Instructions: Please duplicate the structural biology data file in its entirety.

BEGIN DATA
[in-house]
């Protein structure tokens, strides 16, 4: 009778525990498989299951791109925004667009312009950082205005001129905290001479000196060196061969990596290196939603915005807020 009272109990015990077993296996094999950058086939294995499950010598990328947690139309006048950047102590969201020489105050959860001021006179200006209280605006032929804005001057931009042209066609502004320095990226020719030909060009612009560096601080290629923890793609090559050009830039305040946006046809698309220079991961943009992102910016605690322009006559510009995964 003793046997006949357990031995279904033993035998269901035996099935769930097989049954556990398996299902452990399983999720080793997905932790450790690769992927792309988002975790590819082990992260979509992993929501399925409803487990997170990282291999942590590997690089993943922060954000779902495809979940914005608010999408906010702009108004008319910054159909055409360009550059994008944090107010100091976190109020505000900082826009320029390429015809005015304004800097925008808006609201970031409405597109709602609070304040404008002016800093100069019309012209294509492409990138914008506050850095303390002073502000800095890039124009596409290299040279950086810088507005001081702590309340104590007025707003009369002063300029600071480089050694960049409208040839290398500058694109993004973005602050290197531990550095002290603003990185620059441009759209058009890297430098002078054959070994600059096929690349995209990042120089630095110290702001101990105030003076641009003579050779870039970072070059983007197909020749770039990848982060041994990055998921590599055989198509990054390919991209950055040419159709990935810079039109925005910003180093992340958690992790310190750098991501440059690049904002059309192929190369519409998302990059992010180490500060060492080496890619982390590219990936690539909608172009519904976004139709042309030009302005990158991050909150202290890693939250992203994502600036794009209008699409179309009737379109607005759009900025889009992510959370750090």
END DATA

[in-house]
């Protein structure tokens, strides 16, 4: 009778525990498989299951791109925004667009312009950082205005001129905290001479000196060196061969990596290196939603915005807020 009272109990015990077993296996094999950058086939294995499950010598990328947690139309006048950047102590969201020489105050959860001021006179200006209280605006032929804005001057931009042209066609502004320095990226020719030909060009612009560096601080290629923890793609090559050009830039305040946006046809698309220079991961943009992102910016605690322009006559510009995964 003793046997006949357990031995279904033993035998269901035996099935769930097989049954556990398996299902452990399983999720080793997905932790450790690769992927792309988002975790590819082990992260979509992993929501399925409803487990997170990282291999942590590997690089993943922060954000779902495809979940914005608010999408906010702009108004008319910054159909055409360009550059994008944090107010100091976190109020505000900082826009320029390429015809005015304004800097925008808006609201970031409405597109709602609070304040404008002016800093100069019309012209294509492409990138914008506050850095303390002073502000800095890039124009596409290299040279950086810088507005001081702590309340104590007025707003009369002063300029600071480089050694960049409208040839290398500058694109993004973005602050290197531990550095002290603003990185620059441009759209058009890297430098002078054959070994600059096929690349995209990042120089630095110290702001101990105030003076641009003579050779870039970072070059983007197909020749770039990848982060041994990055998921590599055989198509990054390919991209950055040419159709990935810079039109925005910003180093992340958690992790310190750098991501440059690049904002059309192929190369519409998302990059992010180490500060060492080496890619982390590219990936690539909608172009519904976004139709042309030009302005990158991050909150202290890693939250992203994502600036794009209008699409179309009737379109607005759009900025889009992510959370750090």